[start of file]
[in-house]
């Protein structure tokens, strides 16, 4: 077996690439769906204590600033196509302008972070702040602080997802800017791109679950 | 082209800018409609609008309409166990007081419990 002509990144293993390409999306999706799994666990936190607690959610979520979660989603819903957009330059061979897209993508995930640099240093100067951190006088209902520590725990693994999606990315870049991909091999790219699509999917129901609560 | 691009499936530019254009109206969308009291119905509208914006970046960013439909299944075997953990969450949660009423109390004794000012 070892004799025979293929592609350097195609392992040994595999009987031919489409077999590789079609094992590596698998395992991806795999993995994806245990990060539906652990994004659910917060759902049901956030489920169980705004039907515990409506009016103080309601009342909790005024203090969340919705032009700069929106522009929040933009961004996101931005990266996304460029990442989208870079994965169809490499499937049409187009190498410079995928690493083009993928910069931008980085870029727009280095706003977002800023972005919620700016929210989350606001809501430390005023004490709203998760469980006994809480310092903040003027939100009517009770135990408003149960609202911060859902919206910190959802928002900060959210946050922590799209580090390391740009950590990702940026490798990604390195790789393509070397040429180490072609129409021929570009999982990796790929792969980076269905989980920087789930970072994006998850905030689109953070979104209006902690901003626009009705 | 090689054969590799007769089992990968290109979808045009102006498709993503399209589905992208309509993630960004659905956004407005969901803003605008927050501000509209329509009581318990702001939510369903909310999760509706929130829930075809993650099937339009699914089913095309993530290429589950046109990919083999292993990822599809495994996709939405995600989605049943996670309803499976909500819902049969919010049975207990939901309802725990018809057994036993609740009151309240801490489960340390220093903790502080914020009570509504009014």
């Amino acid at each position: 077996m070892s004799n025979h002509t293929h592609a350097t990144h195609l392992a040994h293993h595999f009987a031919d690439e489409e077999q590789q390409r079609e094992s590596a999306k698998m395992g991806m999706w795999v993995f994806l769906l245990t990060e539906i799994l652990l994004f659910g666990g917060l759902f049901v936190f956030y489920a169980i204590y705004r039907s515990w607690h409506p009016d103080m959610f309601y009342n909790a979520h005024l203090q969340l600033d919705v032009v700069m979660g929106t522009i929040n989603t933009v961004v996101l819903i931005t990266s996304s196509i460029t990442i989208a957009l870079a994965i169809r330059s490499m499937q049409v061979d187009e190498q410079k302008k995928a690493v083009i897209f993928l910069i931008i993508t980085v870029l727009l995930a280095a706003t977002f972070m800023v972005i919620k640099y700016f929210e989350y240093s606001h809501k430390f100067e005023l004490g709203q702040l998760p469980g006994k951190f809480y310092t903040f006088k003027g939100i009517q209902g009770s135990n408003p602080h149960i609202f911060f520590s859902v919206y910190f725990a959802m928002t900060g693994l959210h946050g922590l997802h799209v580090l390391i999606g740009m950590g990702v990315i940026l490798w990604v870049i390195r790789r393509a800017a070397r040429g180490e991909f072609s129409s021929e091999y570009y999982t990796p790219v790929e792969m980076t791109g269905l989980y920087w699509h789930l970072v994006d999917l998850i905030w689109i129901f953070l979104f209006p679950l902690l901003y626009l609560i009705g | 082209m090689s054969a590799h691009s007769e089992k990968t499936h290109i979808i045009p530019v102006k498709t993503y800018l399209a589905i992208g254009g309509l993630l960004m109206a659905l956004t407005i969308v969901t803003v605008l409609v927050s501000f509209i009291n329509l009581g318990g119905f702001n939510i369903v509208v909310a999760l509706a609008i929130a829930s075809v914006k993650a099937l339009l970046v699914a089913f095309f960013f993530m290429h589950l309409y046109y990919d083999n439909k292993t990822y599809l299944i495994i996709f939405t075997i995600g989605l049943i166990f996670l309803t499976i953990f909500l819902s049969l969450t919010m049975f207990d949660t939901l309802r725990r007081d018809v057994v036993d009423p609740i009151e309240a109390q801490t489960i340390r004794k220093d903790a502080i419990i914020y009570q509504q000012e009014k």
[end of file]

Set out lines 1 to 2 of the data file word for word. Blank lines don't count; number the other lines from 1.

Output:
[in-house]
């Protein structure tokens, strides 16, 4: 077996690439769906204590600033196509302008972070702040602080997802800017791109679950 | 082209800018409609609008309409166990007081419990 002509990144293993390409999306999706799994666990936190607690959610979520979660989603819903957009330059061979897209993508995930640099240093100067951190006088209902520590725990693994999606990315870049991909091999790219699509999917129901609560 | 691009499936530019254009109206969308009291119905509208914006970046960013439909299944075997953990969450949660009423109390004794000012 070892004799025979293929592609350097195609392992040994595999009987031919489409077999590789079609094992590596698998395992991806795999993995994806245990990060539906652990994004659910917060759902049901956030489920169980705004039907515990409506009016103080309601009342909790005024203090969340919705032009700069929106522009929040933009961004996101931005990266996304460029990442989208870079994965169809490499499937049409187009190498410079995928690493083009993928910069931008980085870029727009280095706003977002800023972005919620700016929210989350606001809501430390005023004490709203998760469980006994809480310092903040003027939100009517009770135990408003149960609202911060859902919206910190959802928002900060959210946050922590799209580090390391740009950590990702940026490798990604390195790789393509070397040429180490072609129409021929570009999982990796790929792969980076269905989980920087789930970072994006998850905030689109953070979104209006902690901003626009009705 | 090689054969590799007769089992990968290109979808045009102006498709993503399209589905992208309509993630960004659905956004407005969901803003605008927050501000509209329509009581318990702001939510369903909310999760509706929130829930075809993650099937339009699914089913095309993530290429589950046109990919083999292993990822599809495994996709939405995600989605049943996670309803499976909500819902049969919010049975207990939901309802725990018809057994036993609740009151309240801490489960340390220093903790502080914020009570509504009014």